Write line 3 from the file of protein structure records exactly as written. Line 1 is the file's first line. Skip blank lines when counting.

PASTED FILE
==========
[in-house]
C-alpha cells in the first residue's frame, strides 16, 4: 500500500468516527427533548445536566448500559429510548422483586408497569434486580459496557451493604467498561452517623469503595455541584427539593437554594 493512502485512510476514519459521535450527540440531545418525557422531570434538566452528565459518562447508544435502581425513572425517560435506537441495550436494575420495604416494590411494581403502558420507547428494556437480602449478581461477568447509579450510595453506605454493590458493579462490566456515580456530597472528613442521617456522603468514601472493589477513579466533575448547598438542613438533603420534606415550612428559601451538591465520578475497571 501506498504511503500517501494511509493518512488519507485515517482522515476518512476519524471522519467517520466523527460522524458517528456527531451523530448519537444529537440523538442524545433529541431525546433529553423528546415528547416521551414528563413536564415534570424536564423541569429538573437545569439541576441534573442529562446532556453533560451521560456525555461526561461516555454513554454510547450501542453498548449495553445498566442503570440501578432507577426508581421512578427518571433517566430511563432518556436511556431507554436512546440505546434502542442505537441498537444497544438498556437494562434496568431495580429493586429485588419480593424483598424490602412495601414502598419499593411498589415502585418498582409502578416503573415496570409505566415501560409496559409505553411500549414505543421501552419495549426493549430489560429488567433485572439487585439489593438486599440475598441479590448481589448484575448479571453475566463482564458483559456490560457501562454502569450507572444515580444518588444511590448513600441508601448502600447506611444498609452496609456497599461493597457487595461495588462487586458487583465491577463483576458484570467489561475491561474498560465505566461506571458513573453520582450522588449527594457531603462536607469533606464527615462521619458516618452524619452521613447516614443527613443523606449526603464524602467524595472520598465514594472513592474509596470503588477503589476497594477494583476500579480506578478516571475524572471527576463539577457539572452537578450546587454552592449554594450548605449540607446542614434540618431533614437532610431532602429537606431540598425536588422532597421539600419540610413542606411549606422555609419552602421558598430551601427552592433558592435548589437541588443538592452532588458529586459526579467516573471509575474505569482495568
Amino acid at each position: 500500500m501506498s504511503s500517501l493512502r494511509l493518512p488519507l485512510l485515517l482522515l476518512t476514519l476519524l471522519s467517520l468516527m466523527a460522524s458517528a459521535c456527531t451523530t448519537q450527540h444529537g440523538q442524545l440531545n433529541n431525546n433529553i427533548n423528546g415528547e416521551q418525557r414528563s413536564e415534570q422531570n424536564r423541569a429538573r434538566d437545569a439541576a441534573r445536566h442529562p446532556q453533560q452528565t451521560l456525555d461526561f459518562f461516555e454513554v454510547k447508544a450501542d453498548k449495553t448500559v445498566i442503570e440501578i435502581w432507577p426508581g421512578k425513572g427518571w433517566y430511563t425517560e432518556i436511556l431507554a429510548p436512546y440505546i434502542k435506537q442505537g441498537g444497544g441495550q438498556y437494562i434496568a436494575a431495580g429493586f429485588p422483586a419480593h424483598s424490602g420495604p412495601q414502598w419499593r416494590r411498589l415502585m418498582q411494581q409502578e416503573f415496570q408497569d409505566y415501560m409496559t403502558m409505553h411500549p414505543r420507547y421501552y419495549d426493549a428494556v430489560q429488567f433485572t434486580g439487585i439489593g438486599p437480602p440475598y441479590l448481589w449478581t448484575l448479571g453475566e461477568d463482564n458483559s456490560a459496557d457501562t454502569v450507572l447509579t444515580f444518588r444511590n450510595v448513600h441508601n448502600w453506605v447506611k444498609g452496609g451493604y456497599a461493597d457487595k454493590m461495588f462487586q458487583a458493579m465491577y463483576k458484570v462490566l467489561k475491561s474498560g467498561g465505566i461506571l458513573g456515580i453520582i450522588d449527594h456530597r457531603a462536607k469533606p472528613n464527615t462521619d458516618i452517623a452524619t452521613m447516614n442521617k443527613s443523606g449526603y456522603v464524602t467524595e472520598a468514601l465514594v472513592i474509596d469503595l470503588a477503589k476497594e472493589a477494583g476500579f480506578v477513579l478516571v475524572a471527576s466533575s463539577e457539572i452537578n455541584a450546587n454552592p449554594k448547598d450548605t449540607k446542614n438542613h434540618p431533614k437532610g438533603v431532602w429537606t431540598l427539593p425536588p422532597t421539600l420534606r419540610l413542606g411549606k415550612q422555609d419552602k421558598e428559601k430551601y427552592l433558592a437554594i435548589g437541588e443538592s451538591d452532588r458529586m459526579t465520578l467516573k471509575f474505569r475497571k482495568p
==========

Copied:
Amino acid at each position: 500500500m501506498s504511503s500517501l493512502r494511509l493518512p488519507l485512510l485515517l482522515l476518512t476514519l476519524l471522519s467517520l468516527m466523527a460522524s458517528a459521535c456527531t451523530t448519537q450527540h444529537g440523538q442524545l440531545n433529541n431525546n433529553i427533548n423528546g415528547e416521551q418525557r414528563s413536564e415534570q422531570n424536564r423541569a429538573r434538566d437545569a439541576a441534573r445536566h442529562p446532556q453533560q452528565t451521560l456525555d461526561f459518562f461516555e454513554v454510547k447508544a450501542d453498548k449495553t448500559v445498566i442503570e440501578i435502581w432507577p426508581g421512578k425513572g427518571w433517566y430511563t425517560e432518556i436511556l431507554a429510548p436512546y440505546i434502542k435506537q442505537g441498537g444497544g441495550q438498556y437494562i434496568a436494575a431495580g429493586f429485588p422483586a419480593h424483598s424490602g420495604p412495601q414502598w419499593r416494590r411498589l415502585m418498582q411494581q409502578e416503573f415496570q408497569d409505566y415501560m409496559t403502558m409505553h411500549p414505543r420507547y421501552y419495549d426493549a428494556v430489560q429488567f433485572t434486580g439487585i439489593g438486599p437480602p440475598y441479590l448481589w449478581t448484575l448479571g453475566e461477568d463482564n458483559s456490560a459496557d457501562t454502569v450507572l447509579t444515580f444518588r444511590n450510595v448513600h441508601n448502600w453506605v447506611k444498609g452496609g451493604y456497599a461493597d457487595k454493590m461495588f462487586q458487583a458493579m465491577y463483576k458484570v462490566l467489561k475491561s474498560g467498561g465505566i461506571l458513573g456515580i453520582i450522588d449527594h456530597r457531603a462536607k469533606p472528613n464527615t462521619d458516618i452517623a452524619t452521613m447516614n442521617k443527613s443523606g449526603y456522603v464524602t467524595e472520598a468514601l465514594v472513592i474509596d469503595l470503588a477503589k476497594e472493589a477494583g476500579f480506578v477513579l478516571v475524572a471527576s466533575s463539577e457539572i452537578n455541584a450546587n454552592p449554594k448547598d450548605t449540607k446542614n438542613h434540618p431533614k437532610g438533603v431532602w429537606t431540598l427539593p425536588p422532597t421539600l420534606r419540610l413542606g411549606k415550612q422555609d419552602k421558598e428559601k430551601y427552592l433558592a437554594i435548589g437541588e443538592s451538591d452532588r458529586m459526579t465520578l467516573k471509575f474505569r475497571k482495568p